A bank that is proud to be boring

I am always impressed by brands that have the guts to break the mould and just be proud of who they really are. While most bank brands spend millions telling us how they are different, can do, live in our world and help us win, one brand is bold enough to be proudly boring.

Telling the truth in banking can be the compelling and refreshing but it needs to go beyond advertising.

Honesty can go a long way in building a truly strong brand connection as Montana 1st Credit Union discovered.

In the Montana, described in the Urban Dictionary as the “most manly state in the union where men head-butt bison and punch trout in the face…” it seems one brand realised the locals are not that flashy and don’t want a financial institution that makes false promises – they just want a brand who they can relate to.

Instead of creating meaningless acronyms, Montana 1st embraced their compelling differentiation. A concept that most would see as a negative brand association; being boring.

The credit union’s describes their brand personality as ‘comfortable funk’ – confident, fun, laid-back, easy to be around, and not too serious – just like Montana.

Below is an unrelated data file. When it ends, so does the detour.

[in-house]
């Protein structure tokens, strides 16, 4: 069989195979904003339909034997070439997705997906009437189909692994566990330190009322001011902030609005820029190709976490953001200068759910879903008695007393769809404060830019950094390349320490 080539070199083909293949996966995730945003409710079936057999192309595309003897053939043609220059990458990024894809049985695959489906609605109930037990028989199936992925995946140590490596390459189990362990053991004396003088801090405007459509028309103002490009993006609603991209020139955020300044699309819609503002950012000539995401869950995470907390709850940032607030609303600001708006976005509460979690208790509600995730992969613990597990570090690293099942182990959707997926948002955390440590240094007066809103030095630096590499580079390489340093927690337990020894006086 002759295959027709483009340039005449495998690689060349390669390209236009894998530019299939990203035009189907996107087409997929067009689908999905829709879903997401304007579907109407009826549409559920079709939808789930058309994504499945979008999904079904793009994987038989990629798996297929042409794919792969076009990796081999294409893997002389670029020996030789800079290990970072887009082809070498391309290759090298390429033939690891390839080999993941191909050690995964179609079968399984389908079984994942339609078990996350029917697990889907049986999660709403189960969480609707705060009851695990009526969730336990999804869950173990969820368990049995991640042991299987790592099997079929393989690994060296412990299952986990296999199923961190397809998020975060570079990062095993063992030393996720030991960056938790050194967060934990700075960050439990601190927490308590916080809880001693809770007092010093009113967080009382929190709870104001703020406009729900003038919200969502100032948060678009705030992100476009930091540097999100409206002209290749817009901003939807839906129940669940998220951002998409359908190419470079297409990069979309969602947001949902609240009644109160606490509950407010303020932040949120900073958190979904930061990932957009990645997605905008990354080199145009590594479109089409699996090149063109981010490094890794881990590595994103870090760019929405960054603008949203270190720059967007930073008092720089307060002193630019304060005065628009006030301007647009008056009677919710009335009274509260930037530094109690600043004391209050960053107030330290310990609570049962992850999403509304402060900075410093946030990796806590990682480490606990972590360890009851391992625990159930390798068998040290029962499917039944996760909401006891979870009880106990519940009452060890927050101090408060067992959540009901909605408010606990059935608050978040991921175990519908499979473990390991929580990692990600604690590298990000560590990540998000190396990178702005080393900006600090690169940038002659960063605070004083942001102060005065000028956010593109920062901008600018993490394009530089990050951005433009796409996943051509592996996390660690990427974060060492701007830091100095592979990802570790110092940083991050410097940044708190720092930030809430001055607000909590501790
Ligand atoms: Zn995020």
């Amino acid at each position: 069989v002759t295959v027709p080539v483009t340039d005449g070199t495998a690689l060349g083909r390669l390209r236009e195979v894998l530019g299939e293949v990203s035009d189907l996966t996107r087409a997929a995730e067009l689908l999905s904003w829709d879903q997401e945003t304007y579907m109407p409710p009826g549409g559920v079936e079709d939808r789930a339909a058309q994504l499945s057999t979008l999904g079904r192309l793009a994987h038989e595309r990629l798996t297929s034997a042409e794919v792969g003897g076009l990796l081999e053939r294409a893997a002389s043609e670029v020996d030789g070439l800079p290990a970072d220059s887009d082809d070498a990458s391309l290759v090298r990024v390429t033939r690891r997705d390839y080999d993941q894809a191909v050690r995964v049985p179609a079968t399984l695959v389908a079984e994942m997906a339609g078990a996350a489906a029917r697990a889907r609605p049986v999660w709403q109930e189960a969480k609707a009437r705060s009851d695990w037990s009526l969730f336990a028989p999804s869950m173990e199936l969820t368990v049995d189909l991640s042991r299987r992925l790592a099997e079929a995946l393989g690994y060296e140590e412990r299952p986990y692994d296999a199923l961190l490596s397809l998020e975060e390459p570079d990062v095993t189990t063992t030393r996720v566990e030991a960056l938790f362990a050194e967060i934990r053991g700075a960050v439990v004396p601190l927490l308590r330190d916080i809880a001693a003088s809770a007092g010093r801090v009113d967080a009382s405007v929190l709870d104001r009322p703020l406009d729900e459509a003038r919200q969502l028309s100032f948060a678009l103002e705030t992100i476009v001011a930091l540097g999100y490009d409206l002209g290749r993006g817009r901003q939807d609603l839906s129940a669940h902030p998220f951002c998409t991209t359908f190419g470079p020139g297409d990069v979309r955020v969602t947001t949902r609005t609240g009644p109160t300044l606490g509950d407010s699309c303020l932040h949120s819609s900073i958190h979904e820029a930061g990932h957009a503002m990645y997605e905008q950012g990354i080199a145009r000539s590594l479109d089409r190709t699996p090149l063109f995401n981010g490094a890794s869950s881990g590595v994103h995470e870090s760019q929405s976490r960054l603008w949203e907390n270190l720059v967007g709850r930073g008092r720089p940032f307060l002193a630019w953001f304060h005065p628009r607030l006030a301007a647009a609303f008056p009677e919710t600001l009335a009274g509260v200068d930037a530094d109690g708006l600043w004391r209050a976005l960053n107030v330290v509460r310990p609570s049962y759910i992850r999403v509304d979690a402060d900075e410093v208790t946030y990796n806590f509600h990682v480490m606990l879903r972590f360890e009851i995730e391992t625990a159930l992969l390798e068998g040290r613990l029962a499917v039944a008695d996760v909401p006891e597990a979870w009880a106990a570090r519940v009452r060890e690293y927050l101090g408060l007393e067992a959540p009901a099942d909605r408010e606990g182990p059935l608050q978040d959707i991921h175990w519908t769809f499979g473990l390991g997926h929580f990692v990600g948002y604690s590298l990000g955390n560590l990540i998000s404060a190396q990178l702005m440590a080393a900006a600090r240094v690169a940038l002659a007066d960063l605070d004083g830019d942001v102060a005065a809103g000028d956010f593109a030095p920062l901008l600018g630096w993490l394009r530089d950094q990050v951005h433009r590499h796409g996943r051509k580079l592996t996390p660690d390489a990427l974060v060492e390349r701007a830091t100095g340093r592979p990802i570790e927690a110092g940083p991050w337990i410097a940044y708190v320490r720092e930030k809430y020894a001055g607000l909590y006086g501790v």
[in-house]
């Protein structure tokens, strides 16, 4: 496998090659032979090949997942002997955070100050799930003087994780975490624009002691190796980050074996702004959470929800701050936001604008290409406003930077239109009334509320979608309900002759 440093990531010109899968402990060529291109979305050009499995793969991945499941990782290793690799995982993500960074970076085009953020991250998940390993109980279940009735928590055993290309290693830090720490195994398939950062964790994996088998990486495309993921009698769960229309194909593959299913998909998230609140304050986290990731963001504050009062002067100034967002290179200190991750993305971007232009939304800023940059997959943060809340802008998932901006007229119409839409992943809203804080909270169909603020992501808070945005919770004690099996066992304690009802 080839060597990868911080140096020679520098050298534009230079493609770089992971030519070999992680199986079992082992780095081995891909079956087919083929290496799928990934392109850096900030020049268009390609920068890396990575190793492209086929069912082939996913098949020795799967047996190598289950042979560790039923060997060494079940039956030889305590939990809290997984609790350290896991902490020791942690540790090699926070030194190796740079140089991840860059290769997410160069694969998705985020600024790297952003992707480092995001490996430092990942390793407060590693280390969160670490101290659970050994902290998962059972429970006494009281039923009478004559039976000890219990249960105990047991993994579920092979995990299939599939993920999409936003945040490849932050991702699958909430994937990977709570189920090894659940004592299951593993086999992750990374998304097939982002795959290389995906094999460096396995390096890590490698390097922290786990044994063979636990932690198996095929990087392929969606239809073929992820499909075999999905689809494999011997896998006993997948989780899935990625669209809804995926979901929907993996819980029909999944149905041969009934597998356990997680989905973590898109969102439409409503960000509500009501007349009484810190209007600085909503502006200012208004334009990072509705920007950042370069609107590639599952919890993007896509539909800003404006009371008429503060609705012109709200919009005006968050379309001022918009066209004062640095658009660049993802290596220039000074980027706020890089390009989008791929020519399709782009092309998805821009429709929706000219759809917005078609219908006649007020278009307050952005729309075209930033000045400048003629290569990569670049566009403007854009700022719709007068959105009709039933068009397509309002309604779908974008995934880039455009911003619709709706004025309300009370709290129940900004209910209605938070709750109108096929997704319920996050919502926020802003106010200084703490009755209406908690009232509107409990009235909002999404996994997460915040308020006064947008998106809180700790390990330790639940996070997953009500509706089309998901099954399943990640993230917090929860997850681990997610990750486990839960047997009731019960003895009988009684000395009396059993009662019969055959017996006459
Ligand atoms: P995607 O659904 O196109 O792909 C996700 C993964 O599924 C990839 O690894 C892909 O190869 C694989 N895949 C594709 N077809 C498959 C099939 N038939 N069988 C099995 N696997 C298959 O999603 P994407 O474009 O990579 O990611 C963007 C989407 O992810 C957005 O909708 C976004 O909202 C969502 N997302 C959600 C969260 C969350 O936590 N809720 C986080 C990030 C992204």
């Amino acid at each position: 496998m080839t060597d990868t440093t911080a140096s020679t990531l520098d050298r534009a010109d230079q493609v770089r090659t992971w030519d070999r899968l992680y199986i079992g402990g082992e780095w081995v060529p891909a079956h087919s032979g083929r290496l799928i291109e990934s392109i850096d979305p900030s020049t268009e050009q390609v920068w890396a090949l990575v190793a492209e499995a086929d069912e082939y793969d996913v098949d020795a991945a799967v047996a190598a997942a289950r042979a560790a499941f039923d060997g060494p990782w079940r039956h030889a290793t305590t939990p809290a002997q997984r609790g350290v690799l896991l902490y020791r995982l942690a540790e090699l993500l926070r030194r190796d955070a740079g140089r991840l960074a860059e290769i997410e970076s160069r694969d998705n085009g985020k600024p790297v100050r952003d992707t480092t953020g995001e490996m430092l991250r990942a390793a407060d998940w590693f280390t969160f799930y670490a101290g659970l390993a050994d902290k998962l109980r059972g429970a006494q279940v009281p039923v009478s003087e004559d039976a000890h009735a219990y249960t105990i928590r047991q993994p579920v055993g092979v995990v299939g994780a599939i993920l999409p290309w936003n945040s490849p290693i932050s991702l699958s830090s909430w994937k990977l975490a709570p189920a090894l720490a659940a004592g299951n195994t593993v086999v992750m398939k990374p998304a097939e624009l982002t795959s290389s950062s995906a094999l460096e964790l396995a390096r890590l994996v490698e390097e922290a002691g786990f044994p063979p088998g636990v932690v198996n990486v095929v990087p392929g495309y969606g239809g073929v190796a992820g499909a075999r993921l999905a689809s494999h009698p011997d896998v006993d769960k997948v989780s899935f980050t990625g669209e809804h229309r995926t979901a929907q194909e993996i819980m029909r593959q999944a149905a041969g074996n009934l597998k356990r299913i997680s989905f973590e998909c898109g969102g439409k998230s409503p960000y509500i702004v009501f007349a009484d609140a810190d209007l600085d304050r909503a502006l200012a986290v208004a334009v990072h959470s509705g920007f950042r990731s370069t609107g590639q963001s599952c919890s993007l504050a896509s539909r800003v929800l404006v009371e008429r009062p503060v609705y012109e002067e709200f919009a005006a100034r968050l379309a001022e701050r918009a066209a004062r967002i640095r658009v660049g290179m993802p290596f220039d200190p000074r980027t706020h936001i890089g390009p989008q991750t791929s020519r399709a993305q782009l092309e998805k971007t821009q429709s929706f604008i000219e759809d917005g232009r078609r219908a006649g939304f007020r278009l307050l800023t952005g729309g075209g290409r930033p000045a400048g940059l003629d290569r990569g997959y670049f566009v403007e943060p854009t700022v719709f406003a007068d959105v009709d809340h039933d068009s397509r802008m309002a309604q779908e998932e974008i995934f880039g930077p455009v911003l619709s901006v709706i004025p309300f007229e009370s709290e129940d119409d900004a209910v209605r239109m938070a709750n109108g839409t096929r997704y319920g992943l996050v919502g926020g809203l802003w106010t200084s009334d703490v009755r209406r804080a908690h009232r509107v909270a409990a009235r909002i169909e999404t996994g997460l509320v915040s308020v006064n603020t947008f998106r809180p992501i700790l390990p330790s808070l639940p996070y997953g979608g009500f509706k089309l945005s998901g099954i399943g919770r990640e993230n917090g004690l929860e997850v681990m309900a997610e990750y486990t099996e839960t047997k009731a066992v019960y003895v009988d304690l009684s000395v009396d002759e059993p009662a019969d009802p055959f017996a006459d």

After the GFC, Montana 1st needed to reassure members that their money was safe. They needed to rebuilt trust and more importantly stand apart from others in the market.

The brand narrative of ‘being boring’ instantly sounds different from other brands. It has a refreshing honesty that cuts through the crap that others are dishing out.

Billboards were posted across the town and a custom website was created to celebrate being boring.

“When it comes to your money, too much excitement is the last thing you need. Especially with all the ‘stuff’ in the news lately. Sensible, safe, and dull is more like it. Boring is sexy these days, and Montana 1st Credit Union is looking good.”

I especially like the “prudently boring the socks off Missoula for more than 78 years. Just ask your grandpa” – it takes a lot of guts for a financial company to say this.

However, it seemed to stop at a campaign and microsite. Their main website and brand identity is not only boring, it looks dodgy and unprofessional. Unfortunately, while the initial campaign was bold, its seems to have been considered in isolation from the rest of the brand and nothing has really been done since it was launched two years ago.

Apart from a few token efforts to link the campaign into product names such as the Plain Vanilla Auto Loans, it still feels like a bit of a promotional gimmick rather than a true mantra for the brand.

What a missed opportunity! They could have injected the campaign spirit into the entire brand identity, its people and its products and services. Unfortunately, there doesn’t seem the appetite to do this, and it will probably be all watered down even further as Montana 1st has now merged with Horizon.

Michael Hughes
Brand Strategy Director
Follow @logiculture

 

 

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